Skip to main content Skip to office menu Skip to footer
Minnesota Legislature

Special education cross-subsidy aid included in $20.1 billion education finance agreement

Rep. Jim Davnie, chair of the House Education Finance Division, comments during a May 22 informational hearing on the omnibus education bill that will be taken up during the special session. Photo by Andrew VonBank

The regular session may be over, but the work of the House Education Finance Division isn’t. Members convened Wednesday to review and hear testimony regarding a compromise agreement reached by legislative leaders and Gov. Tim Walz on the omnibus education finance bill.

No action was taken, but the agreement is expected to be voted on as a bill during the upcoming special session.

The agreement would increase education spending by $543 million over the base budget in the upcoming biennium. That’s a $373 million decrease from the House’s target, and a $312 million increase over the Senate’s. In total, $20.1 billion would be appropriated for education during the 2020-21 biennium, 41 percent of the state’s overall two-year spending.

“[It] reflects a number of significant House priorities that we went into conference committee hoping to achieve,” explained Rep. Jim Davnie (DFL-Mpls), the division chair.

The largest new investment, $388.8 million, would go to increase the general education formula by 2 percent each year of the biennium. It more closely aligns to the House’s proposed 3 percent and 2 percent increase, compared to the Senate proposal of a half a percent increase each year.

House Education Finance Division 5/22/19

Ultimately, most policy was dropped from the agreement, including House proposals that would have made changes to the teacher licensure system, required school districts to adopt a comprehensive sexual health education model, and required districts to use non-exclusionary disciplinary policies and practices.

Also cut, noncontroversial items such as measures to prohibit lunch shaming and requirements regarding radon testing in schools. Both of which have received bipartisan support.

Most of the adopted policy provisions are technical or were contained in both the House and Senate proposals. Though, Rep. Cheryl Youakim (DFL-Hopkins) did note that substantive provisions pertaining to dyslexia screening and increasing teachers of color did make it into the agreement.

“We kept hearing the refrain, ‘But it’s not a policy year,’ so I am really looking forward to doing a lot of policy next year,” Youakim said.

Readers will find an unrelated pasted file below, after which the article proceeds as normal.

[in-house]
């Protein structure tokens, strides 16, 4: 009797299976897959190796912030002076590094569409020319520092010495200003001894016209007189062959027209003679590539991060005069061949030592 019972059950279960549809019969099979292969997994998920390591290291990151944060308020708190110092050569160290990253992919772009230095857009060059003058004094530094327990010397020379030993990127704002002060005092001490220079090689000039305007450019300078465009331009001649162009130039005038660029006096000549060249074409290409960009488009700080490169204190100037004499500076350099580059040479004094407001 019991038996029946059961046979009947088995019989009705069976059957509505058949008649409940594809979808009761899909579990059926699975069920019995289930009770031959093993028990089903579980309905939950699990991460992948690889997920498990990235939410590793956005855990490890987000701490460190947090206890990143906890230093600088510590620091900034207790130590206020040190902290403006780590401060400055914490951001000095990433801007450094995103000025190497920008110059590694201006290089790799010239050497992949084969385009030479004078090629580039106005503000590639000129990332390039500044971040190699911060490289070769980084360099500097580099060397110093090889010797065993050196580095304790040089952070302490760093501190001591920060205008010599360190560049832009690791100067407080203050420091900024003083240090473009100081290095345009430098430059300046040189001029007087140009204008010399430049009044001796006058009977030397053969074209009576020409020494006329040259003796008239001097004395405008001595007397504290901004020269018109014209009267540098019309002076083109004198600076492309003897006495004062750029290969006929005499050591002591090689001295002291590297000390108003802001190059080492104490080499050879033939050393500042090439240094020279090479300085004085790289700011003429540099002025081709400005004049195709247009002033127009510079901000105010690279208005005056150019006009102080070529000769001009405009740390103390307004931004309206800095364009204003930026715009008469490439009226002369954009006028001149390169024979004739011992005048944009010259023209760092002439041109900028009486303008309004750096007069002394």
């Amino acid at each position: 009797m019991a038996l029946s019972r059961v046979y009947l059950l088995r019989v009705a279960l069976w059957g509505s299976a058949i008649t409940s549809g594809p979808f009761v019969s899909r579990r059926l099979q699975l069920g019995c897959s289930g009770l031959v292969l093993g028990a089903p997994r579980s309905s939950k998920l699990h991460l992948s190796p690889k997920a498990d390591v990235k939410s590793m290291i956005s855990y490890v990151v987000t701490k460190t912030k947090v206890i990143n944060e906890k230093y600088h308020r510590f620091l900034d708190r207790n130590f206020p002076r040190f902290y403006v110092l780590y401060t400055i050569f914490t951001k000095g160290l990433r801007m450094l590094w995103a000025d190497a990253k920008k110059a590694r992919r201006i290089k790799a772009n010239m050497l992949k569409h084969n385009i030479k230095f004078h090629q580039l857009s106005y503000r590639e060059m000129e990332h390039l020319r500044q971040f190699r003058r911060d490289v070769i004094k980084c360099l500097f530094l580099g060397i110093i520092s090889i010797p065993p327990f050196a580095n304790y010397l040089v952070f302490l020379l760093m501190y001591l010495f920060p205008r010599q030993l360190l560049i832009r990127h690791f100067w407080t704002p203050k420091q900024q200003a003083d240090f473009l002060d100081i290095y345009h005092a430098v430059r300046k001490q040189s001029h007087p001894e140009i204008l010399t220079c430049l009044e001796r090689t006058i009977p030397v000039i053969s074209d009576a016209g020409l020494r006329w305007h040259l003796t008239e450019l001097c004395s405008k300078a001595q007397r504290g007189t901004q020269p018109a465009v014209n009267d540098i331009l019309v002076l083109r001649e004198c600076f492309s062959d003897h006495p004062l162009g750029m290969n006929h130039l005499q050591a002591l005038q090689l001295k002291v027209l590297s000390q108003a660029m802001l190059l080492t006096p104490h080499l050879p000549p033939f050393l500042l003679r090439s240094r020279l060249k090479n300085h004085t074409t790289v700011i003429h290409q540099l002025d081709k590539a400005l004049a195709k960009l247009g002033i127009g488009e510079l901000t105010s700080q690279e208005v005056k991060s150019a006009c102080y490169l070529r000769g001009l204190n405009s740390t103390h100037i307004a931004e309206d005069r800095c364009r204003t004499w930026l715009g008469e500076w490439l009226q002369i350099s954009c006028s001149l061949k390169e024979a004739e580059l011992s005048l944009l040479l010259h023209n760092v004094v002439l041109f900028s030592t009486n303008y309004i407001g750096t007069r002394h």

A couple of the top priorities from the House proposal that made it into the agreement include a $90.7 million increase for special education cross-subsidy aid and a $46.79 million appropriation to maintain 4,000 voluntary prekindergarten seats that were set to expire.

“Ninety million [dollars] in special education to freeze the underfunding, after years of allowing that to grow goes a long way toward stabilizing school budgets,” Davnie said.

Other appropriations for the 2020-21 biennium include:

  • $30 million, one time, for safe schools grants, contingent upon the closing balance for Fiscal Year 2019 exceeding the February Forecast estimated closing balance. The contingent appropriation is available after $33 million in other contingent appropriations and transfers are funded;
  • $3.43 million for Tribal Contract Schools, linked to the formula. The schools are slated to lose approximately 50 percent of their funding, pending no legislative action;
  • $1.5 million for teachers of color mentoring and retention incentive grants;
  • $1 million for P-TECH school grants; and
  • $860,000 for Certificate Incentive Grants.

Notable House 2020-21 appropriations that were not included in the agreement include:  

  • $15 million for full-service community schools;
  • $14.3 million paraprofessional training;
  • $7.6 million for the Regional Public Library system and to modify the distribution formula for the funds among the 12 regional library systems;
  • $4.3 million for the Breakfast After the Bell program;
  • $4 million for After School Community Learning programs; and
  • $3.8 million for adult basic education aid.


Related Articles

Priority Dailies

Socially distant but emotionally resonant — retirement speeches highlight friendships, look to future
Monday afternoon marked the end of the 2020 regular legislative session, and the retirements of more than a dozen representatives, who thanked family, House staff, mentors, and friends – especially those in the Legislature.
State of the State: Walz urges Minnesotans to stick together during troubling time
During his annual State of the State address Sunday evening, Walz warned that darker days lie ahead as Minnesotans brave the COVID-19 virus that’s reached across the world and currently has North America in its grip.

Minnesota House on Twitter